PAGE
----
Daily Fishing and Outdoor Report
The Fish Story
BAD BEAVER, BAD!: What jumps to mind when you hear “death by beaver”? Don’t even go there, dude.
I’m actually talking the real thing, i.e. the famed jumbo rodent, known for endlessly gnawing on trees until it finally dies one day. Well, beavers have gone batty in Belarus. And as the old saying goes: if it can happen in Belarus, it can happen anywhere. It’s a really old saying, before your time.
I was stunned by an international news story of a man being attacked and killed by a beaver. I at first thought it might be a typo, but realistically nothing in the world is even close to beaver.
The doomed man had moved near one to have a photo taken with it. It makes perfect sense to some of us. He was convinced that all beavers were just like Rocky of Rocky and Bullwinkle fame. What? Rocky was a frickin’ flying squirrel, not a beaver? WTF!? Whatever, this fellow had no idea that large rodents apparently don’t take well to the paparazzi.
In more grizzly terms, the animal was on the still-smiling man in nothing flat, biting him at an artery point, and that’s all she wrote – literally. The news story didn’t offer any more info.
It did point out that this attack was one of an alarming rash of beaver attacks, not just in Belarus, but also in surrounding nations. (Below: Only known photo of an attacking beaver._
Here’s a snippet from the news story out of Ostromechvo, Belarus, written by Yuras Karmanau.
“It was the most serious in a string of beaver attacks on humans in Belarus, as the rodents have turned increasingly aggressive when confronted by humans after wandering near homes, shops and schools.
“‘The character of the wound was totally shocking for us medical professionals,’ recalled village doctor Leonty Sulim. ‘We had never run into anything like this before.’”
It’s wildly weird. I’ll even allow for theories of leaked radiation from Chernobyl, about 300 miles away, sparking homicidal beavers.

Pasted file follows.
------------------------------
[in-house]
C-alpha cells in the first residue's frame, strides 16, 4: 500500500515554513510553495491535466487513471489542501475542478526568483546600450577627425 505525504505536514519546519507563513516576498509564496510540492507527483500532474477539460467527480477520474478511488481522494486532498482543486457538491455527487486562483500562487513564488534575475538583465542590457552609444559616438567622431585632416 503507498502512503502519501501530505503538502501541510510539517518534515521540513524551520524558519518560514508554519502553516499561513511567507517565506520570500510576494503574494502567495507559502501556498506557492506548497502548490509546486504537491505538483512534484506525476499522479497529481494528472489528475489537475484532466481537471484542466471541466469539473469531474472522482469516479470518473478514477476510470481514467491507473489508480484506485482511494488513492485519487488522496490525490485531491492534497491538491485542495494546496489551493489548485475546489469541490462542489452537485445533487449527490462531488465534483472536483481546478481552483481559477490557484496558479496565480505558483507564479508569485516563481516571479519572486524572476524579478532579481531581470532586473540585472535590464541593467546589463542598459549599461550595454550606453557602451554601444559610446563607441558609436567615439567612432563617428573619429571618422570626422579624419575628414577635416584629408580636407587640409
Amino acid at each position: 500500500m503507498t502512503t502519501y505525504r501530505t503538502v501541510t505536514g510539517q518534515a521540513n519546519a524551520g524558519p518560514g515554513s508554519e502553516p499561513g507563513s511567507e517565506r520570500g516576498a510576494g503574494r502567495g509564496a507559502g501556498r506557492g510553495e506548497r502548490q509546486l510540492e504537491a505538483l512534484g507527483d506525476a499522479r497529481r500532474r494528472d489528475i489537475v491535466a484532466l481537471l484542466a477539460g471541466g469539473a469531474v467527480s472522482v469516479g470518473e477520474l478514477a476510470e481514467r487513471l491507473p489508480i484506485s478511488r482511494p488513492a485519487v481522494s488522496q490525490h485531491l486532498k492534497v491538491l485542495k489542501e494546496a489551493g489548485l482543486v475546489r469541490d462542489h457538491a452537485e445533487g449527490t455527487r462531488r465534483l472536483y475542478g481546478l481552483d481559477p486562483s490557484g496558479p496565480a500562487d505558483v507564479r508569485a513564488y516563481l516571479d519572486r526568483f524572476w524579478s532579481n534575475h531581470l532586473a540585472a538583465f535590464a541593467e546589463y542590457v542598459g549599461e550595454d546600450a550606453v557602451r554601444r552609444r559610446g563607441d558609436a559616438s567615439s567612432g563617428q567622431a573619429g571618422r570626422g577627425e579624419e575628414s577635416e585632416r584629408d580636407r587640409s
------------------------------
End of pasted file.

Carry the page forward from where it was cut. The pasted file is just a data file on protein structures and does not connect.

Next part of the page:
Mutantization notwithstanding, it seems the Baltic region is being savagely put upon by some really bad-ass beavers.
I researched American beavers and repeatedly found the word “gentle” to describe them – like some sort of epitaph: He was a gentle beaver …
I even looked high and low for archived stories of Wild, Wild West explorers ever having to circle the wagons to stave off attacks by ferocious beavers. None. I can assure that would have been a sight not quickly lost to history. Hell, I heard tell that Native Americans even had tournaments where they would grab live beavers by the tail to see how far they could throw them. Maybe.
There was a 2005 beaver attack tale from Maryland. It involved a beaver of a whole other color. Three people were royally beaver bitten while strolling a state park – without beaver repellent. Turns out it was a mad beaver, as in rabid.
My main beaver-based insights come from years of kayaking Jersey rivers and creeks, virtually all of them punctuated with beaver dams, damn it all. I never saw even a hair’s worth of yellow-toothed wrath. However, I did have one stare at me – real mean like – near Batsto. Usually, they instantly slide into the water at my approach. This one soundly held its dam ground, with a gnaw-sharpened branch gripped in its mouth. I thought it wanted to play “Fetch.” I was running late, so I paddled past. Now the retrospective truth comes out: I was paddling through a minefield. (Below: Actual beaver bite.)